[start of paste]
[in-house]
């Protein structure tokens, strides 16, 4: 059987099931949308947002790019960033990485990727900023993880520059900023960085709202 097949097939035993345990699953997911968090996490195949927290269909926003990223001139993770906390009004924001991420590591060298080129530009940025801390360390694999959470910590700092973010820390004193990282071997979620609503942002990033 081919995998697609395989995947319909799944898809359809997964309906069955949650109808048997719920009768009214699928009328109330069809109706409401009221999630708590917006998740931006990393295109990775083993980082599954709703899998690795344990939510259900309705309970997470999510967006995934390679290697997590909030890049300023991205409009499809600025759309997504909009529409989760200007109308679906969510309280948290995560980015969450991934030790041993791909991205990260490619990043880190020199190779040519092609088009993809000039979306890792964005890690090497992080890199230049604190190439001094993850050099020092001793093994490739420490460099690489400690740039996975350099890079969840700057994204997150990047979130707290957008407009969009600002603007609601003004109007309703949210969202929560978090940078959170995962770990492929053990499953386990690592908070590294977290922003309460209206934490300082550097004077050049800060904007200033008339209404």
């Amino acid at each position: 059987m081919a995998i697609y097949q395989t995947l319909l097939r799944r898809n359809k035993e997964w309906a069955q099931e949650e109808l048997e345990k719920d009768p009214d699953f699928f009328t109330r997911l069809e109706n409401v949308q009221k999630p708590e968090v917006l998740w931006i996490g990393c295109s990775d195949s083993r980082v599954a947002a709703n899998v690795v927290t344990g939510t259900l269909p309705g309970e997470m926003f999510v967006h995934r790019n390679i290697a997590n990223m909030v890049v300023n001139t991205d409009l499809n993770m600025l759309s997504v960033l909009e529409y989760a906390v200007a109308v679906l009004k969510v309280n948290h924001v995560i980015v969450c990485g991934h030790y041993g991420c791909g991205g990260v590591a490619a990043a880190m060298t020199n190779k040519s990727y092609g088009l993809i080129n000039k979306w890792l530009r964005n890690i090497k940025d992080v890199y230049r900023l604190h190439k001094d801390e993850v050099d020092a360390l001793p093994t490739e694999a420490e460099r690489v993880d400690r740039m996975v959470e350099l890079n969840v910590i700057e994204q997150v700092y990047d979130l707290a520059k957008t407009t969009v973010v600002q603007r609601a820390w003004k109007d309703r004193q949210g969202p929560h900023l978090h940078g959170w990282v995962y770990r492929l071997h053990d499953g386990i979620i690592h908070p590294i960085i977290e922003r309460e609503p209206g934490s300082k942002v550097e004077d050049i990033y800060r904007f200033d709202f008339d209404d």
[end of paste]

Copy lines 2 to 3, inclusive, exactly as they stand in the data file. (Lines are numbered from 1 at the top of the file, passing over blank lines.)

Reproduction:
């Protein structure tokens, strides 16, 4: 059987099931949308947002790019960033990485990727900023993880520059900023960085709202 097949097939035993345990699953997911968090996490195949927290269909926003990223001139993770906390009004924001991420590591060298080129530009940025801390360390694999959470910590700092973010820390004193990282071997979620609503942002990033 081919995998697609395989995947319909799944898809359809997964309906069955949650109808048997719920009768009214699928009328109330069809109706409401009221999630708590917006998740931006990393295109990775083993980082599954709703899998690795344990939510259900309705309970997470999510967006995934390679290697997590909030890049300023991205409009499809600025759309997504909009529409989760200007109308679906969510309280948290995560980015969450991934030790041993791909991205990260490619990043880190020199190779040519092609088009993809000039979306890792964005890690090497992080890199230049604190190439001094993850050099020092001793093994490739420490460099690489400690740039996975350099890079969840700057994204997150990047979130707290957008407009969009600002603007609601003004109007309703949210969202929560978090940078959170995962770990492929053990499953386990690592908070590294977290922003309460209206934490300082550097004077050049800060904007200033008339209404």
């Amino acid at each position: 059987m081919a995998i697609y097949q395989t995947l319909l097939r799944r898809n359809k035993e997964w309906a069955q099931e949650e109808l048997e345990k719920d009768p009214d699953f699928f009328t109330r997911l069809e109706n409401v949308q009221k999630p708590e968090v917006l998740w931006i996490g990393c295109s990775d195949s083993r980082v599954a947002a709703n899998v690795v927290t344990g939510t259900l269909p309705g309970e997470m926003f999510v967006h995934r790019n390679i290697a997590n990223m909030v890049v300023n001139t991205d409009l499809n993770m600025l759309s997504v960033l909009e529409y989760a906390v200007a109308v679906l009004k969510v309280n948290h924001v995560i980015v969450c990485g991934h030790y041993g991420c791909g991205g990260v590591a490619a990043a880190m060298t020199n190779k040519s990727y092609g088009l993809i080129n000039k979306w890792l530009r964005n890690i090497k940025d992080v890199y230049r900023l604190h190439k001094d801390e993850v050099d020092a360390l001793p093994t490739e694999a420490e460099r690489v993880d400690r740039m996975v959470e350099l890079n969840v910590i700057e994204q997150v700092y990047d979130l707290a520059k957008t407009t969009v973010v600002q603007r609601a820390w003004k109007d309703r004193q949210g969202p929560h900023l978090h940078g959170w990282v995962y770990r492929l071997h053990d499953g386990i979620i690592h908070p590294i960085i977290e922003r309460e609503p209206g934490s300082k942002v550097e004077d050049i990033y800060r904007f200033d709202f008339d209404d």